Candidate Questionnaire Response: Rebecca Noecker, Ward 2

Rebecca Noecker is running for re-election to City Council in Ward 2. Learn more about her at

What is your vision for safety and wellness rooted in St. Paul communities? As a city councilmember, what concrete steps would you take to support that vision? And who else would you work with to advance that vision?

I am running for office to make St. Paul a place where all our families prosper, all our residents have a place to call home, and where all our young people have access to opportunity. I work hard every day to make sure our neighborhoods are safe and welcoming, our small businesses are thriving and growing great jobs, and that city government is transparent and accountable to you. If I am re-elected, my top priority will be to support working families through the following initiatives:

  • Saint Paul 3K — a city-led effort to ensure that all families in St. Paul have access to high-quality, affordable early childhood education
  • Affordable housing — I am exploring policies that will allow greater infill density, reduce the cost of new affordable housing and make it easier for low-income residents to own their own homes.
  • Economic development — Despite the success of our Open for Business initiative, we still have a long way to go to make it easier for small business owners to navigate our City permitting processes, open and expand. I’m especially interested in the creation of a working capital fund to help small businesses adapt to changing economic and regulatory environments and weather hard times.

As a community organizer, I believe in bringing those who will be impacted by policies together to discuss the challenges and brainstorm solutions. On the initiatives outlined above, I have been working with coalitions of educators, early childhood education providers, parents, philanthropists, faith-based institutions, developers, business associations, small business owners and, of course, my constituents to guide and shape our policy and practice.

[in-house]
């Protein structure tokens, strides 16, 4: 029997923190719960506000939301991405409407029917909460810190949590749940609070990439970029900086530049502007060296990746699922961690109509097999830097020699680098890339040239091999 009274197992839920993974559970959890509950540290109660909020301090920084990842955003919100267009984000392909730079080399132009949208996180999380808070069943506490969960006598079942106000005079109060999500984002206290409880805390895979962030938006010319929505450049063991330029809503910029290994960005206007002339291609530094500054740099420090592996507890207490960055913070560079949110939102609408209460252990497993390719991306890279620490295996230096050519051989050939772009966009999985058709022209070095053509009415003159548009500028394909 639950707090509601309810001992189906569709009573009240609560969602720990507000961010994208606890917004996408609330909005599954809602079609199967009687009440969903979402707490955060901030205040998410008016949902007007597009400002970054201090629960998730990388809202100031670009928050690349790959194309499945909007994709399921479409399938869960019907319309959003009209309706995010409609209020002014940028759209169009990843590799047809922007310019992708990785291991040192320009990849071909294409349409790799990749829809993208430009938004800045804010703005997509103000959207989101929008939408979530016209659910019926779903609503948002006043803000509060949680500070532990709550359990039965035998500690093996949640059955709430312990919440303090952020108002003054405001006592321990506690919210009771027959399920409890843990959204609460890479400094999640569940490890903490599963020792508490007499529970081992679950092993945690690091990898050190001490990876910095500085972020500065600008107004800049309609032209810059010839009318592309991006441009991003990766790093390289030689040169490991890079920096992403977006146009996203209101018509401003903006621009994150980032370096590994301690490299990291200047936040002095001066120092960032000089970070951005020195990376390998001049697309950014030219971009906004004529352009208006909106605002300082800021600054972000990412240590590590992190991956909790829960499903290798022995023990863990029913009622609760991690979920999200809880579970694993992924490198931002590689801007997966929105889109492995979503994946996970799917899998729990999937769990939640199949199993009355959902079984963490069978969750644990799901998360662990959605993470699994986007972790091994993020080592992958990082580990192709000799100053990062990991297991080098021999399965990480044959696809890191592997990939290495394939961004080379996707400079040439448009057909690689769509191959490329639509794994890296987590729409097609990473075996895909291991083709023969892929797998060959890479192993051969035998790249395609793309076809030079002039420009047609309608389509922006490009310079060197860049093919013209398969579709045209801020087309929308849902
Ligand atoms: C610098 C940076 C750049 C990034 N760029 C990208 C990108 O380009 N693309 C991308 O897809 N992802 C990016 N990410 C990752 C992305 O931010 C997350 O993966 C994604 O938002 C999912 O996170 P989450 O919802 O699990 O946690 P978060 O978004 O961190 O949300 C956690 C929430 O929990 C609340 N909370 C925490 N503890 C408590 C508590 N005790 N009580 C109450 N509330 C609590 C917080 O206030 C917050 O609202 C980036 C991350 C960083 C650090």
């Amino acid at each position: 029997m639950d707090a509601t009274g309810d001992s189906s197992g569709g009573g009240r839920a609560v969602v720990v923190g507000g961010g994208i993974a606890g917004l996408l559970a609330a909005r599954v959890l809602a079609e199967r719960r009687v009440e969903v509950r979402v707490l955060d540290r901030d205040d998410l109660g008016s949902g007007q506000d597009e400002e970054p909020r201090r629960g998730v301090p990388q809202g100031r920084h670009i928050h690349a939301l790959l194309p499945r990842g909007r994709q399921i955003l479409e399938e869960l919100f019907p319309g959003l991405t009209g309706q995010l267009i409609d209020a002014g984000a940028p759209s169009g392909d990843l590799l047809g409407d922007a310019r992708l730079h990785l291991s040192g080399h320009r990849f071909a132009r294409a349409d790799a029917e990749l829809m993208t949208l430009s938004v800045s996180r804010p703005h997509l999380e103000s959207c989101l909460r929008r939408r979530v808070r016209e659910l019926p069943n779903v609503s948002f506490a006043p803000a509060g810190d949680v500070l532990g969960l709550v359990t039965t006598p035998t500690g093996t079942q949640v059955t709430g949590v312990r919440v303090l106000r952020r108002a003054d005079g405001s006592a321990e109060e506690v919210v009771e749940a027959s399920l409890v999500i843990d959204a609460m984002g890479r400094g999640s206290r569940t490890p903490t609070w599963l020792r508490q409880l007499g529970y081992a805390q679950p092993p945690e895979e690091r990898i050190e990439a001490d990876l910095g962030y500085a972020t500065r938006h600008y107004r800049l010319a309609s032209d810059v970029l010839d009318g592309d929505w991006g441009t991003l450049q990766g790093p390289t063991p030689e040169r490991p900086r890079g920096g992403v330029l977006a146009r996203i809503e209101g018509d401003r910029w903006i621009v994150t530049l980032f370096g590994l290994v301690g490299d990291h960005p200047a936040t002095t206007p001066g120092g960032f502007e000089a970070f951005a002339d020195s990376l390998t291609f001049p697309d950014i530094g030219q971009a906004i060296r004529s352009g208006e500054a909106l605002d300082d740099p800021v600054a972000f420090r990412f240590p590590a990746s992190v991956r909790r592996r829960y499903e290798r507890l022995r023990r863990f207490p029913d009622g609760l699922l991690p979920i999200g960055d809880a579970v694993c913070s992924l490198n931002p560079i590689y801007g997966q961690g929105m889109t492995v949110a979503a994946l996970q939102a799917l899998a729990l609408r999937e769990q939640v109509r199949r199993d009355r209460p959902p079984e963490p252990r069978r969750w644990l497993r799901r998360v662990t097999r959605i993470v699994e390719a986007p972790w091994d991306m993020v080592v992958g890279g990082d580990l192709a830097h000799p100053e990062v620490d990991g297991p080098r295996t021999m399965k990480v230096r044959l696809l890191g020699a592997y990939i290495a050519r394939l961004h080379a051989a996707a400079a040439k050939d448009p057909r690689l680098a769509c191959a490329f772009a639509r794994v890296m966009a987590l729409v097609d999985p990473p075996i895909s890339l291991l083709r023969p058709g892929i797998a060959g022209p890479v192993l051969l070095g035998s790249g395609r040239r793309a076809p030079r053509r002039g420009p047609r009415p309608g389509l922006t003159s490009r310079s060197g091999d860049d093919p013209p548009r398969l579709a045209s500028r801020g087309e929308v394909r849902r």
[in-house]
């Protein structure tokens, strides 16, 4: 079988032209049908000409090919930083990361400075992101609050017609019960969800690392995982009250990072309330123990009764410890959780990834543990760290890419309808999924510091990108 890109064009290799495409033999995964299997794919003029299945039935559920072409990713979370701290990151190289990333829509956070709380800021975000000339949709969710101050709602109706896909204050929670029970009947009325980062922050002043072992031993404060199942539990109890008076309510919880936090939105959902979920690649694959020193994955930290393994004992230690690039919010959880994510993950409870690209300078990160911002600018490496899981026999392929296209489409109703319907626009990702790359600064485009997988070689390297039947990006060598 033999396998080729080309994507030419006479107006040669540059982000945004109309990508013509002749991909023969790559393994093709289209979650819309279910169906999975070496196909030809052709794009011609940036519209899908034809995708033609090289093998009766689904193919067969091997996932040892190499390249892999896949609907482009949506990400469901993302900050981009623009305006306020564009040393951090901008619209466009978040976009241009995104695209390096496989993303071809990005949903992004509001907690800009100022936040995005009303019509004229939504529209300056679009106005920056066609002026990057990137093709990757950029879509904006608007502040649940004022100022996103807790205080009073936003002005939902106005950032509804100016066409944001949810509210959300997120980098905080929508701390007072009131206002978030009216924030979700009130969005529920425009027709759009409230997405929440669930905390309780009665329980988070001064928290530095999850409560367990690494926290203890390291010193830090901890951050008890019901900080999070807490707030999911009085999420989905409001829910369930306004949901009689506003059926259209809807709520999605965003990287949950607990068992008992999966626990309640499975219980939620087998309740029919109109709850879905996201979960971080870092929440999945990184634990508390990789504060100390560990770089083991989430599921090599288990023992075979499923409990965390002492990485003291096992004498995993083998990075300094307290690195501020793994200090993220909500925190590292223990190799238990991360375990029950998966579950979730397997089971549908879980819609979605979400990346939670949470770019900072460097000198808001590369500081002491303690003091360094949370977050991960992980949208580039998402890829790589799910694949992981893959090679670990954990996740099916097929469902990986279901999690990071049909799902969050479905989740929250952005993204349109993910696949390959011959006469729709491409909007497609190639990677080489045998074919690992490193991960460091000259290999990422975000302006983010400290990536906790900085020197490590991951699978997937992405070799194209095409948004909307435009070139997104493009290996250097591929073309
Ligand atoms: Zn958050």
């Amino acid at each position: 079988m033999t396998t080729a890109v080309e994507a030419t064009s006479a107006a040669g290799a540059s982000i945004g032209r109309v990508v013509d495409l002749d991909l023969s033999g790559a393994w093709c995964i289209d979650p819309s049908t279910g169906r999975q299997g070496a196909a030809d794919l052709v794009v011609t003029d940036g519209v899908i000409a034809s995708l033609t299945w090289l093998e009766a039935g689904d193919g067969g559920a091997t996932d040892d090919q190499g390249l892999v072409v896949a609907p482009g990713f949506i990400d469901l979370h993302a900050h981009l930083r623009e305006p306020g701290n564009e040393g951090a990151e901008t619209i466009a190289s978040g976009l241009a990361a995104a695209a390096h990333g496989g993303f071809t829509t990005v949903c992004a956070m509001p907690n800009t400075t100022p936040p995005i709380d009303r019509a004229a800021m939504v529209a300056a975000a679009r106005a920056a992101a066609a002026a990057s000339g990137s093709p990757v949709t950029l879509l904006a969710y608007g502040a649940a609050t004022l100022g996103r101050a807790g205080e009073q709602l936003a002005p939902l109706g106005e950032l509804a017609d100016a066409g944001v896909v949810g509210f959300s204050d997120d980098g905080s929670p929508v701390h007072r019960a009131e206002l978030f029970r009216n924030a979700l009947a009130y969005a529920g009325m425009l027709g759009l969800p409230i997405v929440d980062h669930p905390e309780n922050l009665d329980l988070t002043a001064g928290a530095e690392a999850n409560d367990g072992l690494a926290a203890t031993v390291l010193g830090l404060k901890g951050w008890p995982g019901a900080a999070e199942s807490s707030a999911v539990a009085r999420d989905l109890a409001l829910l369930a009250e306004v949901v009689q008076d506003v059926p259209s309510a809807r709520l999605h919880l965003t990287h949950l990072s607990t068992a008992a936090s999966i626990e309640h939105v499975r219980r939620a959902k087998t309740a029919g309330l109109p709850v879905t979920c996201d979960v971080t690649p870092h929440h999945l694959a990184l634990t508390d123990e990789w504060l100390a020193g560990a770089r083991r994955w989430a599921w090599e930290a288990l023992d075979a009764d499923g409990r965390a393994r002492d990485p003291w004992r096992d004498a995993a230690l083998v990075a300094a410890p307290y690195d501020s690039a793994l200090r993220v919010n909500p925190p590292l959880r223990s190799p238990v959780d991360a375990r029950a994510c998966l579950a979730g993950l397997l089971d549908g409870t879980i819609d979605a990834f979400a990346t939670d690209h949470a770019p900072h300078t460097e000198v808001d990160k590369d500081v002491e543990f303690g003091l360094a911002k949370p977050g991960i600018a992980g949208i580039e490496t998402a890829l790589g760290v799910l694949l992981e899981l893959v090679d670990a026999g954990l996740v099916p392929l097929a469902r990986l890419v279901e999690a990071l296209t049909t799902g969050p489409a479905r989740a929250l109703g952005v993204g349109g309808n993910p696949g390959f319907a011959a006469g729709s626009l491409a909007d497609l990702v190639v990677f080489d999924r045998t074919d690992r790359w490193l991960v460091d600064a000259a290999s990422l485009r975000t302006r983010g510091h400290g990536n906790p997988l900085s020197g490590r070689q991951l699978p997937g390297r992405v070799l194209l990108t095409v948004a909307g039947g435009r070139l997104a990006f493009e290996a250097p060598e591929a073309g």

What alternatives to policing, arrest, criminal prosecution and incarceration would you work to support? How would you work to reduce the dramatic racial disparities and impacts of these systems?

I serve as the City Council’s representative on the County’s Criminal Justice Coordinating Council (CJCC) and I have been pushing that group to focus on disparities in policing and incarceration. I would welcome the chance to talk further with your members and others interested in this issue about specific remedies the CJCC could employ.

Many people who are routinely impacted by policing come from our most impoverished and disenfranchised communities, and due to systemic inequities, they are comparatively disconnected from the levers of power. How would you work to elevate the experience and insight of directly impacted community members so they can have the same impact on shaping policy as well-funded advocacy organizations?

While I believe the St. Paul Police Department is making promising strides in living up to its motto of “trusted service with respect”, we still have a ways to go before we can truly say our police have a strong relationship with all parts of our community. I hear regularly from constituents who say they felt disrespected or worse in their interactions with our officers. In response to these concerns I worked with our police chief to create a customer service survey which is now sent out to everyone who has an interaction with our officers to get their anonymous feedback on the interaction. These survey results are used in officer training and in professional reviews. I also voted to remove police from being members of the Police Civilian Internal Affairs Review Commission, a group that recommends disciplinary action in cases of officer misconduct, so as to give the community a stronger voice in that process.

In partnership with the community-first safety initiative, and with leadership support from the city council, St. Paul residents have advanced the idea of a community cabinet on safety, wellness and justice. How would you support this cabinet to ensure it has lasting and meaningful input?

I am a strong supporter of the idea of a People’s Cabinet to help us build a community-first safety strategy. My office will be serving on a work group, made up of Council offices and Mayoral staff, to make that a reality this year.